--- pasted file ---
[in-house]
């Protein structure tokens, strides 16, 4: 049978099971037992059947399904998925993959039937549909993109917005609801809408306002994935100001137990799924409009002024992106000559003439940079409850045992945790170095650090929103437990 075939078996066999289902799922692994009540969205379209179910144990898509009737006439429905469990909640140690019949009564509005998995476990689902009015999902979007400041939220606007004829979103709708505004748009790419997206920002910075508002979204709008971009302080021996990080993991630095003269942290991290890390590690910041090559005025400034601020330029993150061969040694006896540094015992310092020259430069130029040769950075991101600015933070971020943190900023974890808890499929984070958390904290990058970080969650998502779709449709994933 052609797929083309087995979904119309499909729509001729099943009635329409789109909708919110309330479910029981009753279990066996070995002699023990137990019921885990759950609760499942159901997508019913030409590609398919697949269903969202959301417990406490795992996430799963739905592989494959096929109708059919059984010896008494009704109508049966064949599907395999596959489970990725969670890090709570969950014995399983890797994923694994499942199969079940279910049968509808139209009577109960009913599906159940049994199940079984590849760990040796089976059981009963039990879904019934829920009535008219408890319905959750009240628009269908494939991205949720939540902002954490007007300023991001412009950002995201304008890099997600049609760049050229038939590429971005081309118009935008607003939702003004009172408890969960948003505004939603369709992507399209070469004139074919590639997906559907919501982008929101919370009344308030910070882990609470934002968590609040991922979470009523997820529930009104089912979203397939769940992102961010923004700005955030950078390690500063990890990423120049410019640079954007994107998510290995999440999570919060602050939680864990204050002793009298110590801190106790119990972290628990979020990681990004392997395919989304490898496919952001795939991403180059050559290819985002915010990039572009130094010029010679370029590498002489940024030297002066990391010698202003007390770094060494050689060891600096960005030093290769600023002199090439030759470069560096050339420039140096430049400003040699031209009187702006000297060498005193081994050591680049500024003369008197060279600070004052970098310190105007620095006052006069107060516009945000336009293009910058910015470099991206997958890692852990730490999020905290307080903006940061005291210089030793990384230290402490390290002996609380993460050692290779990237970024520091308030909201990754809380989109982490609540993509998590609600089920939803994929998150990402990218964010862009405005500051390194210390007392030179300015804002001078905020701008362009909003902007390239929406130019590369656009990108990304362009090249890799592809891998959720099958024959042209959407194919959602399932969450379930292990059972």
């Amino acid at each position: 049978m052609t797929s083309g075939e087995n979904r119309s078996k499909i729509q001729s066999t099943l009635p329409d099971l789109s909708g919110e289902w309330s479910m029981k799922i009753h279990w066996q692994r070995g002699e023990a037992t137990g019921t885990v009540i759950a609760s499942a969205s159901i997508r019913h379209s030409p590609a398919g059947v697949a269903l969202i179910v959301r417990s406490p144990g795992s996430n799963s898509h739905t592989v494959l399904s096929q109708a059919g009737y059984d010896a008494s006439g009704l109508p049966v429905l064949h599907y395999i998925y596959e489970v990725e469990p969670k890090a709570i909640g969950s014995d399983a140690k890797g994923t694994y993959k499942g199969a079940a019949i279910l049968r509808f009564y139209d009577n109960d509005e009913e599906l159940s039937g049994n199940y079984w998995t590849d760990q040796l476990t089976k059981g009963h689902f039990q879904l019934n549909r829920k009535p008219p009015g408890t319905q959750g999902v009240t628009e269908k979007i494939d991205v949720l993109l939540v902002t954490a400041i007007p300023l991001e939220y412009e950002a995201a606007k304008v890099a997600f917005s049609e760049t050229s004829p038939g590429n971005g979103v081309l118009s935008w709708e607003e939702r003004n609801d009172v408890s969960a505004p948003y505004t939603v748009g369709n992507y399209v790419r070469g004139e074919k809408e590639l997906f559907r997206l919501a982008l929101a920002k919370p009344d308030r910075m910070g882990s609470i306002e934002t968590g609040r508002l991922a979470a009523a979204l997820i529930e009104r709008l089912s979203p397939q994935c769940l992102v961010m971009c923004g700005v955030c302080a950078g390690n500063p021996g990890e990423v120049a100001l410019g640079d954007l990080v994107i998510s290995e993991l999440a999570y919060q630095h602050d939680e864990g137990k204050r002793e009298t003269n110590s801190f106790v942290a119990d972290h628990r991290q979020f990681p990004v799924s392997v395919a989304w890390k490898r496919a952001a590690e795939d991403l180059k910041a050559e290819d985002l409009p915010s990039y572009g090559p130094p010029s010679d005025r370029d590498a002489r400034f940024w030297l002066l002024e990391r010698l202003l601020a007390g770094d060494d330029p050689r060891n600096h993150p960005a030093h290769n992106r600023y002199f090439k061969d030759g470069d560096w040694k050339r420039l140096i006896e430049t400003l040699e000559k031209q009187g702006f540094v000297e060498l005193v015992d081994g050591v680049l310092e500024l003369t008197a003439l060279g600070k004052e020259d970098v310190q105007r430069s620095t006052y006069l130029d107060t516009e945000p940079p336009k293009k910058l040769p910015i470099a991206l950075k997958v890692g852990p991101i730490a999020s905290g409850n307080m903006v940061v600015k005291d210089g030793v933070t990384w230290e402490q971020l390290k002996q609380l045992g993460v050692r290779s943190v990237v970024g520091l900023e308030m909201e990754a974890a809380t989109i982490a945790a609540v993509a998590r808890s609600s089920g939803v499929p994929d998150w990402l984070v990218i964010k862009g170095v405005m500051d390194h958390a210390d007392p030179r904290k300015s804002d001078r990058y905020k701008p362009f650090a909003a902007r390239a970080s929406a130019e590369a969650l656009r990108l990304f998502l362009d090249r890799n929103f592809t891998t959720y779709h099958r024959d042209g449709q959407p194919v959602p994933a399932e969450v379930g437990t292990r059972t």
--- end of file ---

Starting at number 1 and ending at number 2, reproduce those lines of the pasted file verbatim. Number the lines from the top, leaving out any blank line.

[in-house]
């Protein structure tokens, strides 16, 4: 049978099971037992059947399904998925993959039937549909993109917005609801809408306002994935100001137990799924409009002024992106000559003439940079409850045992945790170095650090929103437990 075939078996066999289902799922692994009540969205379209179910144990898509009737006439429905469990909640140690019949009564509005998995476990689902009015999902979007400041939220606007004829979103709708505004748009790419997206920002910075508002979204709008971009302080021996990080993991630095003269942290991290890390590690910041090559005025400034601020330029993150061969040694006896540094015992310092020259430069130029040769950075991101600015933070971020943190900023974890808890499929984070958390904290990058970080969650998502779709449709994933 052609797929083309087995979904119309499909729509001729099943009635329409789109909708919110309330479910029981009753279990066996070995002699023990137990019921885990759950609760499942159901997508019913030409590609398919697949269903969202959301417990406490795992996430799963739905592989494959096929109708059919059984010896008494009704109508049966064949599907395999596959489970990725969670890090709570969950014995399983890797994923694994499942199969079940279910049968509808139209009577109960009913599906159940049994199940079984590849760990040796089976059981009963039990879904019934829920009535008219408890319905959750009240628009269908494939991205949720939540902002954490007007300023991001412009950002995201304008890099997600049609760049050229038939590429971005081309118009935008607003939702003004009172408890969960948003505004939603369709992507399209070469004139074919590639997906559907919501982008929101919370009344308030910070882990609470934002968590609040991922979470009523997820529930009104089912979203397939769940992102961010923004700005955030950078390690500063990890990423120049410019640079954007994107998510290995999440999570919060602050939680864990204050002793009298110590801190106790119990972290628990979020990681990004392997395919989304490898496919952001795939991403180059050559290819985002915010990039572009130094010029010679370029590498002489940024030297002066990391010698202003007390770094060494050689060891600096960005030093290769600023002199090439030759470069560096050339420039140096430049400003040699031209009187702006000297060498005193081994050591680049500024003369008197060279600070004052970098310190105007620095006052006069107060516009945000336009293009910058910015470099991206997958890692852990730490999020905290307080903006940061005291210089030793990384230290402490390290002996609380993460050692290779990237970024520091308030909201990754809380989109982490609540993509998590609600089920939803994929998150990402990218964010862009405005500051390194210390007392030179300015804002001078905020701008362009909003902007390239929406130019590369656009990108990304362009090249890799592809891998959720099958024959042209959407194919959602399932969450379930292990059972």